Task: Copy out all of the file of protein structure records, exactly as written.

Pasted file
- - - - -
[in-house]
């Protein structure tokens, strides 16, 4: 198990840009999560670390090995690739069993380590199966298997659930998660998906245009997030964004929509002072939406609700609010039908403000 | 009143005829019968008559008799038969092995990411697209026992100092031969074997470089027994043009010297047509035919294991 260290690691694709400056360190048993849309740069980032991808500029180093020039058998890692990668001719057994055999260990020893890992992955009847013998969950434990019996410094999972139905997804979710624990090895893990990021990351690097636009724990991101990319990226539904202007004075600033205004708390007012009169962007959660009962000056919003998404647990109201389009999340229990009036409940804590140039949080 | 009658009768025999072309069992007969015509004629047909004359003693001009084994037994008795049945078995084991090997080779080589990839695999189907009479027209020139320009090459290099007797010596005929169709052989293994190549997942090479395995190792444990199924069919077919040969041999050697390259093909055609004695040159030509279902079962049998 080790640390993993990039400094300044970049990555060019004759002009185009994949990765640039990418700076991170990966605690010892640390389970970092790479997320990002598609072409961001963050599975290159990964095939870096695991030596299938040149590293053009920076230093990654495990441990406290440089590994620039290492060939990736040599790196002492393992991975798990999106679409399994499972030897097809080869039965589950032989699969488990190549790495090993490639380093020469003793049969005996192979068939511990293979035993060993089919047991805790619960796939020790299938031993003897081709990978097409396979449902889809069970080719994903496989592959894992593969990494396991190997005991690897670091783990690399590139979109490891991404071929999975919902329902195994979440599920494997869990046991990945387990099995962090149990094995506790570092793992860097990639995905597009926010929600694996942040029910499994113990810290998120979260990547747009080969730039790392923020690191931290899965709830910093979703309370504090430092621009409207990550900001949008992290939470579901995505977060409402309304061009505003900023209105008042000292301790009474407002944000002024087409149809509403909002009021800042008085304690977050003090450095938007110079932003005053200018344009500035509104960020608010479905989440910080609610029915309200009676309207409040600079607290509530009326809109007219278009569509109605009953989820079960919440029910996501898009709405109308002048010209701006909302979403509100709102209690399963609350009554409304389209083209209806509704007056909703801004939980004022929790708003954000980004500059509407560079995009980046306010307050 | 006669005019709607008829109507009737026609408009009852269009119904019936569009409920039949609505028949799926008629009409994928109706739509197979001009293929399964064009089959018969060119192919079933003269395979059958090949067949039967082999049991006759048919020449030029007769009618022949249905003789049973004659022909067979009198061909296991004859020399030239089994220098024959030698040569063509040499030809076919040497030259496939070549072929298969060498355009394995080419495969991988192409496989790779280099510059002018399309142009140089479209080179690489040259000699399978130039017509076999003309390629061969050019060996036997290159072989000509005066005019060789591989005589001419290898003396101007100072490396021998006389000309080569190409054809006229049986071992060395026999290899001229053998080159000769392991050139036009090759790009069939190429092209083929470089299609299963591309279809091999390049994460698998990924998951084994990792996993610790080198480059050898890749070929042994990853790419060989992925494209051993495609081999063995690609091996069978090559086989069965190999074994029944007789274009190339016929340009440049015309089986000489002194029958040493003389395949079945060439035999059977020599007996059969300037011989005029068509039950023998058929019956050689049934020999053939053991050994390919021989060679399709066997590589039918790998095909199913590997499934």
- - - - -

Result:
[in-house]
């Protein structure tokens, strides 16, 4: 198990840009999560670390090995690739069993380590199966298997659930998660998906245009997030964004929509002072939406609700609010039908403000 | 009143005829019968008559008799038969092995990411697209026992100092031969074997470089027994043009010297047509035919294991 260290690691694709400056360190048993849309740069980032991808500029180093020039058998890692990668001719057994055999260990020893890992992955009847013998969950434990019996410094999972139905997804979710624990090895893990990021990351690097636009724990991101990319990226539904202007004075600033205004708390007012009169962007959660009962000056919003998404647990109201389009999340229990009036409940804590140039949080 | 009658009768025999072309069992007969015509004629047909004359003693001009084994037994008795049945078995084991090997080779080589990839695999189907009479027209020139320009090459290099007797010596005929169709052989293994190549997942090479395995190792444990199924069919077919040969041999050697390259093909055609004695040159030509279902079962049998 080790640390993993990039400094300044970049990555060019004759002009185009994949990765640039990418700076991170990966605690010892640390389970970092790479997320990002598609072409961001963050599975290159990964095939870096695991030596299938040149590293053009920076230093990654495990441990406290440089590994620039290492060939990736040599790196002492393992991975798990999106679409399994499972030897097809080869039965589950032989699969488990190549790495090993490639380093020469003793049969005996192979068939511990293979035993060993089919047991805790619960796939020790299938031993003897081709990978097409396979449902889809069970080719994903496989592959894992593969990494396991190997005991690897670091783990690399590139979109490891991404071929999975919902329902195994979440599920494997869990046991990945387990099995962090149990094995506790570092793992860097990639995905597009926010929600694996942040029910499994113990810290998120979260990547747009080969730039790392923020690191931290899965709830910093979703309370504090430092621009409207990550900001949008992290939470579901995505977060409402309304061009505003900023209105008042000292301790009474407002944000002024087409149809509403909002009021800042008085304690977050003090450095938007110079932003005053200018344009500035509104960020608010479905989440910080609610029915309200009676309207409040600079607290509530009326809109007219278009569509109605009953989820079960919440029910996501898009709405109308002048010209701006909302979403509100709102209690399963609350009554409304389209083209209806509704007056909703801004939980004022929790708003954000980004500059509407560079995009980046306010307050 | 006669005019709607008829109507009737026609408009009852269009119904019936569009409920039949609505028949799926008629009409994928109706739509197979001009293929399964064009089959018969060119192919079933003269395979059958090949067949039967082999049991006759048919020449030029007769009618022949249905003789049973004659022909067979009198061909296991004859020399030239089994220098024959030698040569063509040499030809076919040497030259496939070549072929298969060498355009394995080419495969991988192409496989790779280099510059002018399309142009140089479209080179690489040259000699399978130039017509076999003309390629061969050019060996036997290159072989000509005066005019060789591989005589001419290898003396101007100072490396021998006389000309080569190409054809006229049986071992060395026999290899001229053998080159000769392991050139036009090759790009069939190429092209083929470089299609299963591309279809091999390049994460698998990924998951084994990792996993610790080198480059050898890749070929042994990853790419060989992925494209051993495609081999063995690609091996069978090559086989069965190999074994029944007789274009190339016929340009440049015309089986000489002194029958040493003389395949079945060439035999059977020599007996059969300037011989005029068509039950023998058929019956050689049934020999053939053991050994390919021989060679399709066997590589039918790998095909199913590997499934």